The Giving Tree is one of Shel Silverstein’s most accomplished children’s stories, discussing the ambivalent topic of the relationship we share with our immediate environment.
I stumbled across this beautiful story about a little boy and his tree not in a bookshop but in a children’s museum in Honduras where they performed El árbol generoso in a small stage production.
The story starts of with the sentence, «Once there was a tree … and she loved a little boy.» As time goes by, the little boy gradually takes more things from the tree. Starting with the apples and the tree’s fallen leaves, he finally uses her branches to build a house and her trunk for a boat. For all of his life the tree manages to give him just what he needs while gradually being exploited by the boy’s own selfish bahaviour.
The true beauty of this story lies in the realisation that, no matter how cruel our behaviour, nature always provides us generously with what we need most. The play El árbol generoso, performed by the staff of CHIMINIKE in the Hoduran capital, Tegucigalpa, emphasises on the unequality of this relationship and thus provides an alternative ending to the book. «Pobrecito el árbol, ¿verdad?» asks the narrator after the seemingly last scene. What a poor tree, right? And then, unexpectedly, the audience is shown a wholly new scenario in which the tree is protected from the axe by a tall boy in a cowboy hat. The light flashes, and we see the cut down trunk again, next to it a girl, pouring waters on its roots until it rises again. Another scene: people holding hands and dancing around the tree. And on and on it goes.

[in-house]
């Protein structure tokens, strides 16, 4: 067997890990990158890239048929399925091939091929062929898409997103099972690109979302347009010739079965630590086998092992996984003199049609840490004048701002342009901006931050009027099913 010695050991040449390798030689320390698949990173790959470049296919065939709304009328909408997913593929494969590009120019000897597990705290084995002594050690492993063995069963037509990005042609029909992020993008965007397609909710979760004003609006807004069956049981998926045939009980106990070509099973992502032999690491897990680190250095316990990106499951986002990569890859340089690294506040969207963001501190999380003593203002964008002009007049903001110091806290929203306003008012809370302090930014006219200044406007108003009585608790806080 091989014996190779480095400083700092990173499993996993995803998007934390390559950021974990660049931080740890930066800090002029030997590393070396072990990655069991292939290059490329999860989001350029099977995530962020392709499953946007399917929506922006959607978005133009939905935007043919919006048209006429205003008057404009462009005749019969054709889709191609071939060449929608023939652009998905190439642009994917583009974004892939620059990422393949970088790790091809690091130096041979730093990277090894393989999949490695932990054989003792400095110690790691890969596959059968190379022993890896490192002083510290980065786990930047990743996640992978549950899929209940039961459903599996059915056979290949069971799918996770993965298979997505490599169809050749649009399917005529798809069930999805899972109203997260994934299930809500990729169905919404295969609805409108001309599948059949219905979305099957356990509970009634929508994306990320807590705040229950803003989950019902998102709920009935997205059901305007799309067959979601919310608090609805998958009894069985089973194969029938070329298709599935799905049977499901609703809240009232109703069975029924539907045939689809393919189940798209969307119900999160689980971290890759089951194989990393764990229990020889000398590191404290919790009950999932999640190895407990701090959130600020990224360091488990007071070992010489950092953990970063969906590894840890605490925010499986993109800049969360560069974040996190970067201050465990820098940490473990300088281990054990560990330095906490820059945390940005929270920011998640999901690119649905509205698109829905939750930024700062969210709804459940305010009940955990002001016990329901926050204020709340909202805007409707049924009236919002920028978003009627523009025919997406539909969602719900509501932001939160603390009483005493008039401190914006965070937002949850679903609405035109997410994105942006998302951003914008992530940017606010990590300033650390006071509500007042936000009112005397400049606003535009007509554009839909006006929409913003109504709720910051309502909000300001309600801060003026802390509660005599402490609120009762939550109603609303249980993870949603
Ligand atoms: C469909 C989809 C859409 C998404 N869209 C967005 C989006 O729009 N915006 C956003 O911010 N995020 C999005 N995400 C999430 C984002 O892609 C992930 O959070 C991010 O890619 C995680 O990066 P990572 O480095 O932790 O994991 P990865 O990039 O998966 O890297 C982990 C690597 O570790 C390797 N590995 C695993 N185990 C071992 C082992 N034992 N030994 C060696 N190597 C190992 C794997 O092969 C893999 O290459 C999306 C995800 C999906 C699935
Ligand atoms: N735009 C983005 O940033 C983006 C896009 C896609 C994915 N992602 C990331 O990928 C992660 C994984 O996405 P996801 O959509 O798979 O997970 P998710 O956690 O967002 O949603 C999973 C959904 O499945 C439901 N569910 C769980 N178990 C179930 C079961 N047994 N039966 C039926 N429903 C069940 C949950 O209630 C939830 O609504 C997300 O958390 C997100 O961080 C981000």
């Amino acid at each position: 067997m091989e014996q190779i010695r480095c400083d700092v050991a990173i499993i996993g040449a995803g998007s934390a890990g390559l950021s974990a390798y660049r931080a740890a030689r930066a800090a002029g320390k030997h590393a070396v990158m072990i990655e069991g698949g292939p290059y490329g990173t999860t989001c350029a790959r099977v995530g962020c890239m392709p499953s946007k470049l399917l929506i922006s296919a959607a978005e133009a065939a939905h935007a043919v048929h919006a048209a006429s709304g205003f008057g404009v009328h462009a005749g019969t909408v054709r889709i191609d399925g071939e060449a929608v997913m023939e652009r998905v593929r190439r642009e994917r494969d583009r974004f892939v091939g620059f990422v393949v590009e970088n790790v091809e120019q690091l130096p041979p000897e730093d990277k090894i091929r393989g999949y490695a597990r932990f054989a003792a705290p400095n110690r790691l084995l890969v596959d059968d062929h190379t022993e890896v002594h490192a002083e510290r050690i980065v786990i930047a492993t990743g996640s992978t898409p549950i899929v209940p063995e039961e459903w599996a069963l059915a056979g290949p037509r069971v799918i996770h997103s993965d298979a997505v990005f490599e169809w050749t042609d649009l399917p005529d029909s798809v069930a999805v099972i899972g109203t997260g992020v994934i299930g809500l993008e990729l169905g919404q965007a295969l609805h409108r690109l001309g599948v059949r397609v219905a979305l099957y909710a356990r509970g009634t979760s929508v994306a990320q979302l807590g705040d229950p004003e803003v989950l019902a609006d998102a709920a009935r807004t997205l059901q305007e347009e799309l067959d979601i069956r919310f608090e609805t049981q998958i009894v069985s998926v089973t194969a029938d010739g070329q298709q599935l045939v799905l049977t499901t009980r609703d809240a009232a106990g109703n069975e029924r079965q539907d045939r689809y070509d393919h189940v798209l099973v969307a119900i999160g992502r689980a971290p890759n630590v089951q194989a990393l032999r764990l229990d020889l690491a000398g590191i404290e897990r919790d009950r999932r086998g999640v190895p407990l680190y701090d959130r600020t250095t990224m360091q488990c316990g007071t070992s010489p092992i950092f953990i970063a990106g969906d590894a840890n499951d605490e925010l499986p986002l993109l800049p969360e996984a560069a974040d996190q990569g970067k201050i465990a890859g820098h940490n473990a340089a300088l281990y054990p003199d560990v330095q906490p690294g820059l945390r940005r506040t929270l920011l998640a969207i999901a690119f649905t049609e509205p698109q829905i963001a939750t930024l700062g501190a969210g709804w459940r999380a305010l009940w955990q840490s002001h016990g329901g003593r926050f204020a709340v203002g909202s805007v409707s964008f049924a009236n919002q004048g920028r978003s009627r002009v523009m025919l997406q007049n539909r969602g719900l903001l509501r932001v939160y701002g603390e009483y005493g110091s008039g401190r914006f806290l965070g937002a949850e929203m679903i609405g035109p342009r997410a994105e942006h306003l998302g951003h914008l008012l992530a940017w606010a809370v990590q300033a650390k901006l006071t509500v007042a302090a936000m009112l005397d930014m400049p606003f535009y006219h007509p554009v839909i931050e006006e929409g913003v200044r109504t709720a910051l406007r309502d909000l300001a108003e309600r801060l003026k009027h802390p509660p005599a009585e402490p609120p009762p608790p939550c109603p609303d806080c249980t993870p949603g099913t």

The message is clear: As much as this tree loved this boy, the boy is loving it back with all his heart. As much as we gain from our environment, we have to care for it best we can. This is a big message in the overly polluted city of Tegucigalpa where walking is limited to Shopping Malls and front yards and the car is the only – relatively – safe mode of travel; where rubbish is burned on the side of the streets and plastic litters the roads; where companies have a major interest in economical achievement and none in sustainability. But in the midst of this chaos, a small green book that someone once took the effort to translate into Spanish, inspired a handful of people to speak up. And as the actors step out from behind the curtain, they are all smiles. They take photographs with their very young audience and they remind them, «Take care of the trees. We rely on them.»
This is the true magic of a book. When the dead ink comes to life, when it makes children laugh and adults think.
The photographs were taken by Maynor Aguilar. All rights reserved.
Published by Noemi Harnickell